An Interview with Kohl Kuntz, the new Farmer at LCS

We are pleased to welcome Kohl Kuntz, in a new role as Lead Farmer for Lakefield College School. Kohl is joining our community to help create (and maintain) a ½ acre vegetable garden at our Northcote Campus.

At LCS, we are committed to inspiring students to become leaders who care, connect, and contribute – in their community and more broadly, to the environment by creating a school garden on our campus.  Ultimately, our goal is to provide food directly to our Dining Hall with the hope that our students will learn to connect nature and environmental stewardship practices to food production and regenerative principles.

We spoke to Kohl to learn more about his background and the ten steps he’s taking to breathe new life into Northcote with the inauguration of the school garden.

Tell us about your background and how you came to LCS. 

I grew up in North Bay, Ontario. My path to LCS began with a variety of farm experiences beginning with a stint in Europe where I volunteered on farms, followed by an internship at a medium scale mixed farm in Copetown, Ontario and working as a field hand at other farms. I attended Trent University for sustainable agriculture and food systems where I revived and managed the Trent market garden for two years. When I learned that LCS was starting a garden, I was excited to respond to the Request for Proposals and now, here I am!

Kohl planting seedlings
Kohl Kuntz planting the seedlings that will be transplanted to our ½ acre vegetable garden at Northcote Campus.

The 10 Steps Kohl is Taking to Prepare the Garden at Northcote:

    1. Create a garden plan. In consultation with a new farm team at LCS, we created a plan for the land and for the materials needed. We also determined that I would need a  Farming Assistant to aid in the implementation and maintenance of the garden. Another important planning piece, I created a garden map to guide  everyone with a visual layout prior to planting.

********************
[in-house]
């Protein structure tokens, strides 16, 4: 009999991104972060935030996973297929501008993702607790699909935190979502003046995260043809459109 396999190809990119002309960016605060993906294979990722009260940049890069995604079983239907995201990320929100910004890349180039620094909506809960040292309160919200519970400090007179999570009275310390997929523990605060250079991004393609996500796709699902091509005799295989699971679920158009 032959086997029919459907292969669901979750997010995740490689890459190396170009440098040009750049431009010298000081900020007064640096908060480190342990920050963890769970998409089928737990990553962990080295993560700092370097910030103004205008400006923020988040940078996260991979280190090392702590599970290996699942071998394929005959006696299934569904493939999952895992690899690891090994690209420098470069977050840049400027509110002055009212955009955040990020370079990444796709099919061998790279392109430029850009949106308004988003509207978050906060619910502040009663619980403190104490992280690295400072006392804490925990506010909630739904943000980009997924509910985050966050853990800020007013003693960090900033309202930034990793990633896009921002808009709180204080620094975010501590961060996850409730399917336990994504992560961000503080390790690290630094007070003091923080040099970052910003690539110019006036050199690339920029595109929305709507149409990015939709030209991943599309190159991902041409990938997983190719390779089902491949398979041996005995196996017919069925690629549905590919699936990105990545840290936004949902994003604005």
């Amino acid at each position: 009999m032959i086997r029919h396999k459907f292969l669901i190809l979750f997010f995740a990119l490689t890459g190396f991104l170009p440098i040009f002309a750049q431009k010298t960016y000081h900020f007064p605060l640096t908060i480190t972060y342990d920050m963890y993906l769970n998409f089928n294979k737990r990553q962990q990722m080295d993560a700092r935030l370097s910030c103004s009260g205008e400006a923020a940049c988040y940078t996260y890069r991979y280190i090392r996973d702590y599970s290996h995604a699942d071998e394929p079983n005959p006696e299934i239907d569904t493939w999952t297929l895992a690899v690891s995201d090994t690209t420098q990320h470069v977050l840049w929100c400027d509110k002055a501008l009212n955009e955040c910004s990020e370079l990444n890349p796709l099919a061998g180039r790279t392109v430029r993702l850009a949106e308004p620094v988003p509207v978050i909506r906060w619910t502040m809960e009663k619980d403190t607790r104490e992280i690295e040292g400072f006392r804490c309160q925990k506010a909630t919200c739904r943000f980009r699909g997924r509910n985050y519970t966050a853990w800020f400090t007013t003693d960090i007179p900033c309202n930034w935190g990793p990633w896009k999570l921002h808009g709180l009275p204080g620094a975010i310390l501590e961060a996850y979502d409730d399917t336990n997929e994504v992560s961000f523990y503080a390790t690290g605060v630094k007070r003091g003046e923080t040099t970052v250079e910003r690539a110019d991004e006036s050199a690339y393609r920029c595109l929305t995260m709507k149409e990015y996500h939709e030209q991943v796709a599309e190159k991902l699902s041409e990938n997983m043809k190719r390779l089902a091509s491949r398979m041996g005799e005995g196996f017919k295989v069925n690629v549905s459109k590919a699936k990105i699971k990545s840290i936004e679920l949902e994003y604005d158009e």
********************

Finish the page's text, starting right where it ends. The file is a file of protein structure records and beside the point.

2. Make a crop plan. I designed a crop plan that allows for flexibility to meet students’ learning needs as well as the needs of the dining hall. In the first year, I plan to grow a variety of vegetables to offer the Chefs at LCS a cornucopia of options in the kitchen. After the first year, we can identify what produce the students enjoyed eating and what they’d like to add.
    3. Order materials. To create the garden, I will need different materials, including fruit and vegetable seeds, soils, tools, a row cover, a drip line, a sprinkler, and a few more items. We needed to ensure all the materials were available to begin the planting process.  
    4. Make organizational/learning systems. Since this is a pilot project and we’re in the first year of growth, it’s always great to have a “measuring stick” to determine what is and isn’t working. I created a calendar to track planting dates and quantities so I can monitor the speed at which different crops grow in addition to the yield to ensure that the dining hall has the ingredients they’ll need at the right time. It’s important that the crops are ready to be harvested when students are in session during the school year so they can be involved in the gardening process and enjoy the fruits of their labour.